Hurricanes’ Waddell says team made $2M, room for growth

Profit does not include extra $16M team received from Vegas expansion; ownership situation ongoing

The Carolina Hurricanes take the ice at PNC Arena. (Eamon Queeney / North State Journal)

RALEIGH — For Don Waddell, president of the Carolina Hurricanes’ parent company Gale Force Sports & Entertainment, it’s “business as usual.”

That said, it’s been a busy summer for the team. The Hurricanes reshaped their roster with several additions via trade and added one of the biggest names on the July 1 free agent market, bringing back Justin Williams on a two-year contract.

Carolina also tied up two of its young defensemen, signing partners Jaccob Slavin (seven years, $37.1 million) and Brett Pesce (six years, $24.15 million) to contract extensions that will take affect in 2018-19 and keep the duo in Raleigh until at least 2025 and 2024, respectively.

The biggest news, however, is there has been movement on the ownership front. Chuck Greenberg, former managing partner of MLB’s Texas Rangers and current owner three minor league baseball teams, has been revealed as the head of one group that has signed a nonbinding term sheet to explore purchasing the team. Greenberg’s group is the only group to be publicly revealed.

“I would prefer for as long as you can to keep these things quiet until you get to a point where you’re ready to take that next step,” Waddell, in an interview Friday, said of the process of selling the team. “I think it’s better for everybody, but I don’t think there’s been any damage done here.”

The status of the team, which has been owned by Peter Karmanos Jr. since 1994 and was relocated to Raleigh from Hartford, Conn., in 1997, has been a hot-button topic locally and across the NHL for a couple seasons. Karmanos, 74, and NHL have repeatedly refuted claims the team could be relocated.

“Just because it’s a sale, I don’t know why people would say that because it’s for sale it’s leaving,” Waddell said. “It’s never been talked about, it’s never been the intent. [NHL] commissioner [Gary Bettman] has said this franchise isn’t going any place.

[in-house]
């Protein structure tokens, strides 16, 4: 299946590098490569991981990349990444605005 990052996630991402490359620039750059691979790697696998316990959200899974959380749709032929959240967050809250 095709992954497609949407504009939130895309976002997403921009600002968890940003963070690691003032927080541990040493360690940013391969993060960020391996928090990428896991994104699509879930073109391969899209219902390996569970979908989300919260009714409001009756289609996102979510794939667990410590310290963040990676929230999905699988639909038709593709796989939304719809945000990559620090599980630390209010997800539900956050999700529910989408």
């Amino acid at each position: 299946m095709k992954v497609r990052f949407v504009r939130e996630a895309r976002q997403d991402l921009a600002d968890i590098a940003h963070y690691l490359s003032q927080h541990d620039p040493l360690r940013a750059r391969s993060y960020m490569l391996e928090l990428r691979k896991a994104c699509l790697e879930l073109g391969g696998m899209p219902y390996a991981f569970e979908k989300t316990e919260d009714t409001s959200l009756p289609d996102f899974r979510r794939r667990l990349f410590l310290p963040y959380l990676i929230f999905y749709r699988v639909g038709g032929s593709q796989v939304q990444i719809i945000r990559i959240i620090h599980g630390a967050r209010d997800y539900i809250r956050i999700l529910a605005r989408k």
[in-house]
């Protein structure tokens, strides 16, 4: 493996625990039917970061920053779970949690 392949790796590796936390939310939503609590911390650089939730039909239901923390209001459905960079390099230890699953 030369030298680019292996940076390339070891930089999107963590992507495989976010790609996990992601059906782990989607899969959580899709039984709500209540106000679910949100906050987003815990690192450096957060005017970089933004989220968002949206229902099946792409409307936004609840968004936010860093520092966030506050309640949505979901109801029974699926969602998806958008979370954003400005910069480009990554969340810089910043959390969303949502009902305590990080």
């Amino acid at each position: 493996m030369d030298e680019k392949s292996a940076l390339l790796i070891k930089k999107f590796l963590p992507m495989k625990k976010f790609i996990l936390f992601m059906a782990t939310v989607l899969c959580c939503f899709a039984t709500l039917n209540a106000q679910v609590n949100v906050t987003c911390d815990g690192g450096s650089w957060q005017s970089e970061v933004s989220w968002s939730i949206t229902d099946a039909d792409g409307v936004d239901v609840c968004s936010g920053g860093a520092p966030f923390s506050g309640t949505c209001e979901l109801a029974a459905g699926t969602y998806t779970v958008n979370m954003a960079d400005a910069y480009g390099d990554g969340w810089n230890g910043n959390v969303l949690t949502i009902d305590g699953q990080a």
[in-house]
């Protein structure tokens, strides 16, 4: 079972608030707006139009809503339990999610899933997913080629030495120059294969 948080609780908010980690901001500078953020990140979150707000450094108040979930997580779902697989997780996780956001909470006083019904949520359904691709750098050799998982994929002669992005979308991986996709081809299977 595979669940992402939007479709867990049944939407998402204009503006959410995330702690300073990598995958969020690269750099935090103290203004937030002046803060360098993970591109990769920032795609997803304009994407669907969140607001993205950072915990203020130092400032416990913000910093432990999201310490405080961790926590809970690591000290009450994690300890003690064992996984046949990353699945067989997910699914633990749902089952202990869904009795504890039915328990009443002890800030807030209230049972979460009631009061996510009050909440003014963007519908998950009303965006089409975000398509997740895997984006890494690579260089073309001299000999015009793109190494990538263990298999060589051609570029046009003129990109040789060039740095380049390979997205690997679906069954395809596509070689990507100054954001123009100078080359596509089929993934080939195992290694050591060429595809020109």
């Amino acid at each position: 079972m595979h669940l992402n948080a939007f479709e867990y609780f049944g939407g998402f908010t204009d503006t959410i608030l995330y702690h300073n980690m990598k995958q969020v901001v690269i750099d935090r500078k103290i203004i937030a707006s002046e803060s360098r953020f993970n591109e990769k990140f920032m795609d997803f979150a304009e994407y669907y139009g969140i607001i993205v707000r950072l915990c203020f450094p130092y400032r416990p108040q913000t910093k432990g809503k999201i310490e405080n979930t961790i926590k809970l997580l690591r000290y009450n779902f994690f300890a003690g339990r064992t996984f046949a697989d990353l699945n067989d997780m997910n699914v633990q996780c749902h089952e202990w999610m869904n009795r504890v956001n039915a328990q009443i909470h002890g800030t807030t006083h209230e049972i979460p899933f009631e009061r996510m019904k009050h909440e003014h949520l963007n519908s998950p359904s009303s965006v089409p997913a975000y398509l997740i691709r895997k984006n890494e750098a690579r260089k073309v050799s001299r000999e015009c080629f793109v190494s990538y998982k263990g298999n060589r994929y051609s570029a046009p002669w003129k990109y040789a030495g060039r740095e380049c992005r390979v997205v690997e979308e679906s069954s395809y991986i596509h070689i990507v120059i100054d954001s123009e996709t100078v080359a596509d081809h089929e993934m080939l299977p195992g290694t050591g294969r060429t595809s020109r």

“Businesses sell all the time. But I think maybe that happening was maybe a good thing for our fans,” he added about word of Greenberg’s interest — and plans to keep the team in N.C. — leaking.

Despite ranking last out of 30 teams in attendance last season (11,776 per game), Waddell said the Hurricanes made approximately $2 million.

While each of the NHL’s 30 teams received a $16 million cut of the incoming Vegas Golden Knights’ $500 million expansion fee, Waddell said the Hurricanes made money even without the one-time influx of expansion cash.

“The Las Vegas money would be up and above that,” Waddell said of the team making a profit. “We made $18 million — it’s a true statement — but really you’d be selling something that’s not going to continue, let’s say.”

Several factors, including a low player payroll, contributed to the Hurricanes turning a profit — the only time the team has done so without reaching the postseason.

“One is, from a revenue standpoint, our revenues have continued to escalate with new TV deals,” Waddell said. “We have to make sure we give [the NHL] a lot of credit. They’ve done a tremendous job.

“From a local standpoint, our ticket revenue was up a little bit from the year prior; not much,” he added. “Our sponsorship was up — it comes out someplace around 15 percent.”

Waddell also said, in a surprise, that merchandise sales doubled last season.

“We did take a different approach in the merchandise store,” Waddell said. “We had a lot more higher-end quality, and we found out people didn’t mind spending a little bit more money to get a better quality [product], whether it be a golf shirt or a hat or something like that.”

The team is also already seeing a bump in jersey sales this offseason thanks to the NHL’s move from Reebok to Adidas and the team’s revamped uniforms.

Waddell pointed out the team has added 53 new positions, including 41 in sales, since he joined Gale Force three years ago, and meshing the operations of the team and PNC Arena has helped streamline things.

“We try to cross these synergies as much as we can,” he said.

Karmanos is still the one signing off on all decisions, including the offseason contracts, and remains in discussions with potential buyers, including Greenberg.

“Chuck can walk away at any time or Pete could walk away at any time,” Waddell said. “Chuck’s trying to get all of his investors in order, and if he does that we’ll continue to move the process forward.”

Those potential investors include people in the Triangle, Waddell confirmed.

The fact the Hurricanes made money even without the one-time influx of cash from expansion and while missing the playoffs for an eighth-straight season bodes well for the franchise’s room for growth, even with the team’s payroll expected to climb as its young players get new deals.

“We’re going to have challenges, but we also think the team’s better,” Waddell said. “It all goes hand-in-hand. We’re investing more in the players, we’re hoping that turns into more wins, which will turn into more fans coming. We’d sell more tickets, sell more concessions, all that stuff.”

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